Though it is crucial to outline your commitment to diversity, equity and inclusion (DEI), an effective DEI statement should also be genuine and genuine. The aim should be to demonstrate to employers that you support these principles with an implementation strategy within your organization – simply declaring your enthusiasm isn’t enough; there must also be tangible goals with clear timelines that produce measurable results.
What are the key elements of a DEI statement?
A Diversity, Equity and Inclusion statement (DEI statement) is a short public document that provides details on your organization’s approach to diversity and inclusivity. You might include it on your website, owned media and promotional materials you create; including links to external resources can enrich it further – such as workplace equality data or articles about how to foster inclusive environments as well as examples from other organizations that demonstrate best practices.
DEI statements should clearly outline your organization’s commitment to inclusive and equitable environments for underrepresented groups – both internally (employees) and externally (community). To hold yourself accountable for progress made toward DEI goals and keep DEI efforts visible.
Be honest in regards to your knowledge and past experience in terms of diversity, equity and inclusion issues. While it would be inadvisable to claim expertise without enough hands-on experience to speak of, claiming ignorance in these topics would only cause harm – colleges and universities would rather see genuine attempts at learning more and adapting accordingly.
An integral aspect of an effective DEI statement is to highlight any programs your organization has in place that support underrepresented students, researchers, and communities. You can do this by giving a short description of each program followed by ways you are committed to supporting such efforts.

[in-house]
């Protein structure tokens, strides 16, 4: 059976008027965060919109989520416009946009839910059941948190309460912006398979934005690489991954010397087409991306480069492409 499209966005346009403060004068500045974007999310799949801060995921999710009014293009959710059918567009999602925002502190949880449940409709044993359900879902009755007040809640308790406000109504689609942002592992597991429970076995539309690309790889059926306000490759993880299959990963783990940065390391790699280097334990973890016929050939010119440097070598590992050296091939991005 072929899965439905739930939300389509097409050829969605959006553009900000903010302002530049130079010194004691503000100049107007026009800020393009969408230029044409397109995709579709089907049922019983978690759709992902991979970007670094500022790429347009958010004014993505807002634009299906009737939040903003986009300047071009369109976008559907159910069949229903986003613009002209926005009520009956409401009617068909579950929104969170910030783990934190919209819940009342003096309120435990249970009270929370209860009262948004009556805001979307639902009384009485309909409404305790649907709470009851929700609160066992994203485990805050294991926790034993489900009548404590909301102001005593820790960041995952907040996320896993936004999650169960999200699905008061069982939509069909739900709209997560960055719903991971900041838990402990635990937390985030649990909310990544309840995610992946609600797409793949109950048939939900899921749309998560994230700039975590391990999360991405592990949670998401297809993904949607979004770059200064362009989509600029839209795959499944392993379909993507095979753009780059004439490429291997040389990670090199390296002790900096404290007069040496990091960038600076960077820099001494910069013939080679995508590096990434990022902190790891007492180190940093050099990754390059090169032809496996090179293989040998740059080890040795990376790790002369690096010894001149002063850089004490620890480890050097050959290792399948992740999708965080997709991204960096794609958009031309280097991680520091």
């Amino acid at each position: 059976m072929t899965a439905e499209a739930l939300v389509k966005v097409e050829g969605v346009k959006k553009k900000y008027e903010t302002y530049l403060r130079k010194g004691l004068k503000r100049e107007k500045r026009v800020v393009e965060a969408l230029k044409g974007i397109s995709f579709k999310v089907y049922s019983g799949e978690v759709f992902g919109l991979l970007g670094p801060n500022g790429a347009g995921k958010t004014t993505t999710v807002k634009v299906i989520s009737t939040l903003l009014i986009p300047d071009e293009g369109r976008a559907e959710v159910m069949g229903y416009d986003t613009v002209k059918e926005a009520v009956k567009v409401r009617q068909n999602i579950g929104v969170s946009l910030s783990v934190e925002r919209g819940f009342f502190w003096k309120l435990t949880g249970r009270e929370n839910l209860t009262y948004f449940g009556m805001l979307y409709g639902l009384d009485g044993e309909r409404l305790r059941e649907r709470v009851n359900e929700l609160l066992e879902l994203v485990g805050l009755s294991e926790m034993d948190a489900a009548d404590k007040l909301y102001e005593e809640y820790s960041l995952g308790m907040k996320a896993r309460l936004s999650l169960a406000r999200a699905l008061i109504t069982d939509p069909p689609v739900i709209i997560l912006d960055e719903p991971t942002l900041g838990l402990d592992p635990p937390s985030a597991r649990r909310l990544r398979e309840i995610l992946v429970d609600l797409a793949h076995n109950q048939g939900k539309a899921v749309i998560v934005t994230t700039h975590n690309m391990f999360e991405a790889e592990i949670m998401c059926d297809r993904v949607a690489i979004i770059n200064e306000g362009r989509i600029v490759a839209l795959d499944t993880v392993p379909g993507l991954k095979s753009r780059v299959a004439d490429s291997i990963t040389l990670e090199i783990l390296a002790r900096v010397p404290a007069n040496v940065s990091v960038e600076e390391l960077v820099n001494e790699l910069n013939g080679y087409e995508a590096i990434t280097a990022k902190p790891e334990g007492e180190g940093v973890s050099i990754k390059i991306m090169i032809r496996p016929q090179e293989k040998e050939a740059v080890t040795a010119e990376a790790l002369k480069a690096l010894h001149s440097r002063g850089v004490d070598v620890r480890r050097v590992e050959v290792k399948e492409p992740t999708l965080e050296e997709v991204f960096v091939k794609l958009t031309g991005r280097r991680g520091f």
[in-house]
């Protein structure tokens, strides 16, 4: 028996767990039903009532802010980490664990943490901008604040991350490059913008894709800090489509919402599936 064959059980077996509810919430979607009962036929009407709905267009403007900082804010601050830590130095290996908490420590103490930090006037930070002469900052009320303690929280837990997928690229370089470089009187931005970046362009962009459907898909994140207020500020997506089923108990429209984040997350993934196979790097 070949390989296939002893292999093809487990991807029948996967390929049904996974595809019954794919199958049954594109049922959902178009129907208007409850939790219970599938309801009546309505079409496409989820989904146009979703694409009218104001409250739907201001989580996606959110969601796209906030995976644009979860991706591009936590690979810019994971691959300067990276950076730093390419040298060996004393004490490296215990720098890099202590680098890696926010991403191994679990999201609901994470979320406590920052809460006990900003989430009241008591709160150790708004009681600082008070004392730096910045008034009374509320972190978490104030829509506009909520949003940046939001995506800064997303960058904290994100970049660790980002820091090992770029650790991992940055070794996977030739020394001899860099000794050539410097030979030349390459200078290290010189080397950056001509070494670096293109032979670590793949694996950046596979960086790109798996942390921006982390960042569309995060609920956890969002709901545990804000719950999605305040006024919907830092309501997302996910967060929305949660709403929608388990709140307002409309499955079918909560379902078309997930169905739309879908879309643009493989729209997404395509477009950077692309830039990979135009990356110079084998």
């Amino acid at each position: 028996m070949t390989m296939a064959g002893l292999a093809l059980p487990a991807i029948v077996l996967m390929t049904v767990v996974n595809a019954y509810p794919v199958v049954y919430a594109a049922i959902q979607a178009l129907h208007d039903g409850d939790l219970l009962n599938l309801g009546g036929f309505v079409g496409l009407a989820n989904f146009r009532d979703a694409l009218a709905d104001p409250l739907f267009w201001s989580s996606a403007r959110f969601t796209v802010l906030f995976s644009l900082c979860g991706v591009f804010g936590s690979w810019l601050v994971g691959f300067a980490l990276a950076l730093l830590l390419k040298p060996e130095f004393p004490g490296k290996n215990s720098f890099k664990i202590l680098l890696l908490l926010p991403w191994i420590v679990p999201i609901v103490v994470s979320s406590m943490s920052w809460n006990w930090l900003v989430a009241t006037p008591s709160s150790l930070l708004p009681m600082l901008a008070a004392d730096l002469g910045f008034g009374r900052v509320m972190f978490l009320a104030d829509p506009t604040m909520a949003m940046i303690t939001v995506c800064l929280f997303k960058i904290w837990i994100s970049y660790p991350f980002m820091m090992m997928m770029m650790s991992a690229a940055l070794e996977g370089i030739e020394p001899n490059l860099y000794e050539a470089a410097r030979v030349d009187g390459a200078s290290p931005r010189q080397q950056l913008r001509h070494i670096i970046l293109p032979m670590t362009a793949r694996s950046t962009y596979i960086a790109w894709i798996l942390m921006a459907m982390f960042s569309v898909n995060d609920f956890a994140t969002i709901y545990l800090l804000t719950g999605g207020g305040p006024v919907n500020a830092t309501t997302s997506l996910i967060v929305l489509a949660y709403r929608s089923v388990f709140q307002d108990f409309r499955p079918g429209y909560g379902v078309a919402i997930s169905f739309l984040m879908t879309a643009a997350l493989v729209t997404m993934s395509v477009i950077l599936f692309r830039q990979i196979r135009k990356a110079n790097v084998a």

Finalize your DEI statement in five to six sentences to ensure its readability and retention. Vague, overused language can often make statements unintelligible; such a mistake often reflects people’s superficial approach to diversity instead of making genuine efforts in its support; such statements should be avoided at all costs.
How can I make my DEI statement unique?
Make your DEI statement more impactful by setting specific goals when writing it. For instance, use it as a platform to inform students and colleagues what actions will be taken at your institution to improve classroom and research experiences for underrepresented groups at school. Doing this will prevent empty rhetoric or platitudes that do nothing more than signal that someone cares without providing any concrete actions that need taking.
Make your statement more original by emphasizing aspects of diversity, equity, and inclusion you find especially fascinating or important – for instance if your institution prioritizes racial equity over gender equity, you might focus on plans to hire more female faculty or create family-friendly research labs. Also make your statement stand out by including personal details about diversity-related experiences such as prioritizing diversity-enhancing teaching and research practices within your statement.
Make your statement more memorable by including language and ideas that are timely and pertinent to today’s conversations about these topics, such as references to #MeToo or increased diversity awareness within tech industry.
Note that your perceptions, perspectives and understandings on diversity, equity and inclusion can shift as new information or research comes out regarding these subjects. Therefore, it is wise to review and revise your statement periodically in order to reflect your current state of knowledge and commitment regarding these matters.
Additionally, it can be helpful to read other diversity statements so you can gain an idea of their typical content and structure. While no specific statements should be copied exactly, seeing how other institutions are conveying their commitments to diversity, equity and inclusion within their workplace can provide insight.